Over the past several years PHMSA has issued numerous Advisories and Guidance notices. In fact, the Agency has issued nine times more informal guidance documents than formal rulemakings on pipeline safety issues since January 2012 (6 Notices or Advanced Notices of Proposed Rulemakings, compared to 54 interpretative letters, advisories or guidance). The Pipeline Safety Act comes up for reauthorization next year, and as of this post the Agency has still not proposed rules on four issues that Congress expressly directed PHMSA to address in 2012 (excluding an additional six issues that Congress gave PHMSA the discretion to issue regulations “if appropriate” or “as necessary”). To date, PHMSA has only issued one final rule as a result of the 2011 Pipeline Safety Act Reauthorization (which became effective January 2012).
The law that applies to oil and gas pipeline operators for construction, operation and maintenance activities comes from three principal sources: (1) legislation (the federal Pipeline Safety Act and Natural Gas Act, state legislation and sometimes local ordinances); (2) regulation (PHMSA, FERC, EPA, some states); and (3) certain written company procedures that are incorporated into federal or certified state law (O&M Manual, IMP Plan, etc.).
In light of the number of recently issued PHMSA guidance documents, operators are asking about the legal effect of an administrative agency’s interpretative letters, written advisories or guidance regarding the application of these laws. In short, although such pronouncements can help the regulated community better understand an agency’s expectations, they do not have the force of law, and are not enforceable or admissible in administrative or judicial proceedings as the basis for a claim or defense. Our system of laws requires federal agencies to promulgate binding and enforceable rules through public notice and comment (with allowance for emergency rules in limited circumstances). That process, in turn, is governed by the Administrative Procedure Act (APA) and various Executive Orders. Public review and comment of proposed rules are essential to the development of sound law.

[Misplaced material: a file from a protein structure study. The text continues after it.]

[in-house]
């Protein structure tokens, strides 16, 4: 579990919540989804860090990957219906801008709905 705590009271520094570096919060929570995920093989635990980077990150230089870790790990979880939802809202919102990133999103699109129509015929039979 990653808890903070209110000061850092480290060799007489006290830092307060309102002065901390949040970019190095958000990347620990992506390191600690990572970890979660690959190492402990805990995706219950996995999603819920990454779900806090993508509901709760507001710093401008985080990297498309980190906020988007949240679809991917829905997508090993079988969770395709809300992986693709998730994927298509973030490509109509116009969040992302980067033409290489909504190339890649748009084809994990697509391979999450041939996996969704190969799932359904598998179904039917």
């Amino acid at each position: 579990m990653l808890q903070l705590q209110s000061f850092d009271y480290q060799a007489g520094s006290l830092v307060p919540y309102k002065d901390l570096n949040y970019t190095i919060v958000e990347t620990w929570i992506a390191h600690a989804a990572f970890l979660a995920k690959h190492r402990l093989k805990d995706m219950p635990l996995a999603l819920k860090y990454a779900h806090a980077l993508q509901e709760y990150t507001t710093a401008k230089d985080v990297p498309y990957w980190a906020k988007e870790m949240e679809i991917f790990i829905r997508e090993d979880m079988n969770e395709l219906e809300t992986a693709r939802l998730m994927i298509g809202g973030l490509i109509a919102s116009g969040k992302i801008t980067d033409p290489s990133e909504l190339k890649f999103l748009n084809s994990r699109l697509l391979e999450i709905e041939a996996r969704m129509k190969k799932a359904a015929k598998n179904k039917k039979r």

When agencies attempt to enforce informal guidance, the courts routinely strike them down, sometimes harshly reminding the agencies that the only way to ‘make law’ for an agency is through the APA notice and comment rulemaking process. See, e.g., NRDC v. EPA, 643 F.3d 311, 321 (D.C. Cir. 2011) (chastising EPA for issuing guidance that purported to bind regional offices, stating that “[such guidance cannot] be considered a mere statement of policy; it is a rule”). The court instructed the same agency in another case, “If the [Agency] disagrees with the [statute’s] requirements…, it should take its concerns to Congress… In the meantime, it must obey the [statute] as written by Congress and interpreted by this court.” Sierra Club v. EPA, 479 F.3d 875, 884 (D.C. Cir. 2007). Courts have explained that it is “well-established that an agency may not escape…notice and comment requirements by labeling a major substantive legal addition to a rule a mere interpretation.” Appalachian Power Co. v. EPA, 208 F.3d 1015, 1024-25 (D.C. Cir. 2000); see also C.F. Communications Corp. v. FCC, 128 F.3d 735, 739 (D.C. Cir. 1997) (holding that the FCC “may not bypass [the APA’s notice and comment] procedure by rewriting its rules under the rubric of ‘interpretation.’”).
Just this month, PHMSA issued two advisories (September 11, 2014 and September 18, 2014) where the Agency appears to be issuing substantive legal rules under the guise of guidance, precisely what the APA and the courts forbid. Further, both of these advisories may conflict with current U.S. energy policy to the extent that they discourage activities in support of energy infrastructure to bring new sources to market. While rulemakings take considerable time and resources, and require additional review by the Office of Management and Budget, they satisfy due process requirements. Due process provides all affected stakeholders with an opportunity for comment and increases regulatory certainty for those impacted by the regulations.